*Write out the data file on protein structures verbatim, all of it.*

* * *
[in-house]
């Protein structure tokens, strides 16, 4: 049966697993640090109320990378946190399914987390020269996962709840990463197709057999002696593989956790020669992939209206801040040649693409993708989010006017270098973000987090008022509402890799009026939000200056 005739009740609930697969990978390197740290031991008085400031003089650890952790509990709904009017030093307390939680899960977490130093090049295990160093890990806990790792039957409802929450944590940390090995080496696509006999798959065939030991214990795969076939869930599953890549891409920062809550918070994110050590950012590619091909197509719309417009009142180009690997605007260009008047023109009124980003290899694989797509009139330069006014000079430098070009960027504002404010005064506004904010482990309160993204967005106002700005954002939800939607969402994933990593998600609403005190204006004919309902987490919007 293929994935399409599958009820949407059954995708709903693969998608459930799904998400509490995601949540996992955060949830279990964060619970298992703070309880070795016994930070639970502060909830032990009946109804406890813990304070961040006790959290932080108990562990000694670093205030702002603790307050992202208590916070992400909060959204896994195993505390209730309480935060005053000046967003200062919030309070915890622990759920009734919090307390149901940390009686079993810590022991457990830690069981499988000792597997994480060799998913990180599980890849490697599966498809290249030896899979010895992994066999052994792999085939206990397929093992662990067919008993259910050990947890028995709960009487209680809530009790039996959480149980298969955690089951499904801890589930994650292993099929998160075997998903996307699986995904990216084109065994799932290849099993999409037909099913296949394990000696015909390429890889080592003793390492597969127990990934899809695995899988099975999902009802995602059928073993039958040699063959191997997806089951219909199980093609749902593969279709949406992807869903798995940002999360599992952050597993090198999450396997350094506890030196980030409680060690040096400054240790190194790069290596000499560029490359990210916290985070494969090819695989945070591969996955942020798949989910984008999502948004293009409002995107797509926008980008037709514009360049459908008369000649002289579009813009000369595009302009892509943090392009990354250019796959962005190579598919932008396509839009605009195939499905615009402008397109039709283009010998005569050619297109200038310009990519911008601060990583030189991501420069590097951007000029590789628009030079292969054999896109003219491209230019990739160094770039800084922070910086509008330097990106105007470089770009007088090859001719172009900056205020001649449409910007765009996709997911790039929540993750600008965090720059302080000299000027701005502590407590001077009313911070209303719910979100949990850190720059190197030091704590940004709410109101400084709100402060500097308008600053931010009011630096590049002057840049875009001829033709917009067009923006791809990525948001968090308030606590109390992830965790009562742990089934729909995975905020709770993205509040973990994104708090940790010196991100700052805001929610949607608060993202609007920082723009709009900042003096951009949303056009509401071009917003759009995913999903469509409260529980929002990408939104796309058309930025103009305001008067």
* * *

[in-house]
């Protein structure tokens, strides 16, 4: 049966697993640090109320990378946190399914987390020269996962709840990463197709057999002696593989956790020669992939209206801040040649693409993708989010006017270098973000987090008022509402890799009026939000200056 005739009740609930697969990978390197740290031991008085400031003089650890952790509990709904009017030093307390939680899960977490130093090049295990160093890990806990790792039957409802929450944590940390090995080496696509006999798959065939030991214990795969076939869930599953890549891409920062809550918070994110050590950012590619091909197509719309417009009142180009690997605007260009008047023109009124980003290899694989797509009139330069006014000079430098070009960027504002404010005064506004904010482990309160993204967005106002700005954002939800939607969402994933990593998600609403005190204006004919309902987490919007 293929994935399409599958009820949407059954995708709903693969998608459930799904998400509490995601949540996992955060949830279990964060619970298992703070309880070795016994930070639970502060909830032990009946109804406890813990304070961040006790959290932080108990562990000694670093205030702002603790307050992202208590916070992400909060959204896994195993505390209730309480935060005053000046967003200062919030309070915890622990759920009734919090307390149901940390009686079993810590022991457990830690069981499988000792597997994480060799998913990180599980890849490697599966498809290249030896899979010895992994066999052994792999085939206990397929093992662990067919008993259910050990947890028995709960009487209680809530009790039996959480149980298969955690089951499904801890589930994650292993099929998160075997998903996307699986995904990216084109065994799932290849099993999409037909099913296949394990000696015909390429890889080592003793390492597969127990990934899809695995899988099975999902009802995602059928073993039958040699063959191997997806089951219909199980093609749902593969279709949406992807869903798995940002999360599992952050597993090198999450396997350094506890030196980030409680060690040096400054240790190194790069290596000499560029490359990210916290985070494969090819695989945070591969996955942020798949989910984008999502948004293009409002995107797509926008980008037709514009360049459908008369000649002289579009813009000369595009302009892509943090392009990354250019796959962005190579598919932008396509839009605009195939499905615009402008397109039709283009010998005569050619297109200038310009990519911008601060990583030189991501420069590097951007000029590789628009030079292969054999896109003219491209230019990739160094770039800084922070910086509008330097990106105007470089770009007088090859001719172009900056205020001649449409910007765009996709997911790039929540993750600008965090720059302080000299000027701005502590407590001077009313911070209303719910979100949990850190720059190197030091704590940004709410109101400084709100402060500097308008600053931010009011630096590049002057840049875009001829033709917009067009923006791809990525948001968090308030606590109390992830965790009562742990089934729909995975905020709770993205509040973990994104708090940790010196991100700052805001929610949607608060993202609007920082723009709009900042003096951009949303056009509401071009917003759009995913999903469509409260529980929002990408939104796309058309930025103009305001008067």